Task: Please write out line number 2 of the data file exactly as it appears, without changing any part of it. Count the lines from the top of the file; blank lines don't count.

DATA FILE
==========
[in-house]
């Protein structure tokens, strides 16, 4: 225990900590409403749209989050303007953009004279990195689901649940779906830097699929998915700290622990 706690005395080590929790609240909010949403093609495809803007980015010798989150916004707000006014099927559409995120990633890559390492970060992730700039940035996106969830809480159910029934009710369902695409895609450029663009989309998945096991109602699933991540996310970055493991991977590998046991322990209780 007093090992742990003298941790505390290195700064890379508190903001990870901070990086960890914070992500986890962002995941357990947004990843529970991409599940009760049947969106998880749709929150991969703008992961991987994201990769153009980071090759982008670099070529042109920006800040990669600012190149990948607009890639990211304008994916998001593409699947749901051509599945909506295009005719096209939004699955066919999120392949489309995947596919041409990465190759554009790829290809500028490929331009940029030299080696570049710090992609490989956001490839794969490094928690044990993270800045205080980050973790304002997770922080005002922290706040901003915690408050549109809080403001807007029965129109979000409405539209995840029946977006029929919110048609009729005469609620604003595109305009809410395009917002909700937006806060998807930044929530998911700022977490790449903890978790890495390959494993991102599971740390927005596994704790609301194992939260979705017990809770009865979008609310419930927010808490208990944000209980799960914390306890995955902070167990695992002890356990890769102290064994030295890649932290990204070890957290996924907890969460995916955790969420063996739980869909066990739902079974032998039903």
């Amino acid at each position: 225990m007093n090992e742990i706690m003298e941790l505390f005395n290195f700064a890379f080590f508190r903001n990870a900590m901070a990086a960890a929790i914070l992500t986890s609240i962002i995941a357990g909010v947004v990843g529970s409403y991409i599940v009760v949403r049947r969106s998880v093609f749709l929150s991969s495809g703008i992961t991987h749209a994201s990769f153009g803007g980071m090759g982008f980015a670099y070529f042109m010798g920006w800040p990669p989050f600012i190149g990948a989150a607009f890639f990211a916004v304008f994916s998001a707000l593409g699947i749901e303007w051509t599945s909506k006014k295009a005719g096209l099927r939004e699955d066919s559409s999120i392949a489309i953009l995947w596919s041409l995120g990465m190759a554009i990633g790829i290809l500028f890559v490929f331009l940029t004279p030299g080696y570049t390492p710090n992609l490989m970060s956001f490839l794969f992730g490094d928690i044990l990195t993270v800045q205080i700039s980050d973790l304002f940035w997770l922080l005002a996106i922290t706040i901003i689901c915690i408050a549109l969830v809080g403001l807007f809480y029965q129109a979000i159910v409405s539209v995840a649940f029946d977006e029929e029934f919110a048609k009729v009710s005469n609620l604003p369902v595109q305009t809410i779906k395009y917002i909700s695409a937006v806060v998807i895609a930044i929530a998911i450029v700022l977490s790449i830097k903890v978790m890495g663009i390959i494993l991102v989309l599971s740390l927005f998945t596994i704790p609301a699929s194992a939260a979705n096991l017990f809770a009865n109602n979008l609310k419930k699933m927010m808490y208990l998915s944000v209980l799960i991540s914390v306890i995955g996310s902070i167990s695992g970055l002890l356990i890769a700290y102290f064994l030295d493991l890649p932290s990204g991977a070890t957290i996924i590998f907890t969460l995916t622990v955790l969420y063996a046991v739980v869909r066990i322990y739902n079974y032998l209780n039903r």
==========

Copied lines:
């Protein structure tokens, strides 16, 4: 225990900590409403749209989050303007953009004279990195689901649940779906830097699929998915700290622990 706690005395080590929790609240909010949403093609495809803007980015010798989150916004707000006014099927559409995120990633890559390492970060992730700039940035996106969830809480159910029934009710369902695409895609450029663009989309998945096991109602699933991540996310970055493991991977590998046991322990209780 007093090992742990003298941790505390290195700064890379508190903001990870901070990086960890914070992500986890962002995941357990947004990843529970991409599940009760049947969106998880749709929150991969703008992961991987994201990769153009980071090759982008670099070529042109920006800040990669600012190149990948607009890639990211304008994916998001593409699947749901051509599945909506295009005719096209939004699955066919999120392949489309995947596919041409990465190759554009790829290809500028490929331009940029030299080696570049710090992609490989956001490839794969490094928690044990993270800045205080980050973790304002997770922080005002922290706040901003915690408050549109809080403001807007029965129109979000409405539209995840029946977006029929919110048609009729005469609620604003595109305009809410395009917002909700937006806060998807930044929530998911700022977490790449903890978790890495390959494993991102599971740390927005596994704790609301194992939260979705017990809770009865979008609310419930927010808490208990944000209980799960914390306890995955902070167990695992002890356990890769102290064994030295890649932290990204070890957290996924907890969460995916955790969420063996739980869909066990739902079974032998039903």